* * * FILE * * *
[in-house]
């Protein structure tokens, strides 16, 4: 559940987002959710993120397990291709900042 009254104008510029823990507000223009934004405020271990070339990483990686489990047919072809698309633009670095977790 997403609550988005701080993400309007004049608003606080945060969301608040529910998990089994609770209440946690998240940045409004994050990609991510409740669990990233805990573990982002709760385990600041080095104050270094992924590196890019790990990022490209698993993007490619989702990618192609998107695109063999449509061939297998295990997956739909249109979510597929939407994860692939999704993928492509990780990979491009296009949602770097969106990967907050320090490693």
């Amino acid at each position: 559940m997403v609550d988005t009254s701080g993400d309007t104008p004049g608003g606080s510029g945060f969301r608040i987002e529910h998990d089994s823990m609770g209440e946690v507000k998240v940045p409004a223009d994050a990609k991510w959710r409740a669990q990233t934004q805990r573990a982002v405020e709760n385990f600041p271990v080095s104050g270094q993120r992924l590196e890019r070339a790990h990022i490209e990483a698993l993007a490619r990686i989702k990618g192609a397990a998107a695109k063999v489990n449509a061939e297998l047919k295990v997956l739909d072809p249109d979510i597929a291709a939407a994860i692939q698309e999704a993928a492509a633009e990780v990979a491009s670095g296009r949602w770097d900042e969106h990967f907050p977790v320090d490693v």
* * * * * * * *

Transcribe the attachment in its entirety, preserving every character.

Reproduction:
[in-house]
């Protein structure tokens, strides 16, 4: 559940987002959710993120397990291709900042 009254104008510029823990507000223009934004405020271990070339990483990686489990047919072809698309633009670095977790 997403609550988005701080993400309007004049608003606080945060969301608040529910998990089994609770209440946690998240940045409004994050990609991510409740669990990233805990573990982002709760385990600041080095104050270094992924590196890019790990990022490209698993993007490619989702990618192609998107695109063999449509061939297998295990997956739909249109979510597929939407994860692939999704993928492509990780990979491009296009949602770097969106990967907050320090490693």
């Amino acid at each position: 559940m997403v609550d988005t009254s701080g993400d309007t104008p004049g608003g606080s510029g945060f969301r608040i987002e529910h998990d089994s823990m609770g209440e946690v507000k998240v940045p409004a223009d994050a990609k991510w959710r409740a669990q990233t934004q805990r573990a982002v405020e709760n385990f600041p271990v080095s104050g270094q993120r992924l590196e890019r070339a790990h990022i490209e990483a698993l993007a490619r990686i989702k990618g192609a397990a998107a695109k063999v489990n449509a061939e297998l047919k295990v997956l739909d072809p249109d979510i597929a291709a939407a994860i692939q698309e999704a993928a492509a633009e990780v990979a491009s670095g296009r949602w770097d900042e969106h990967f907050p977790v320090d490693v």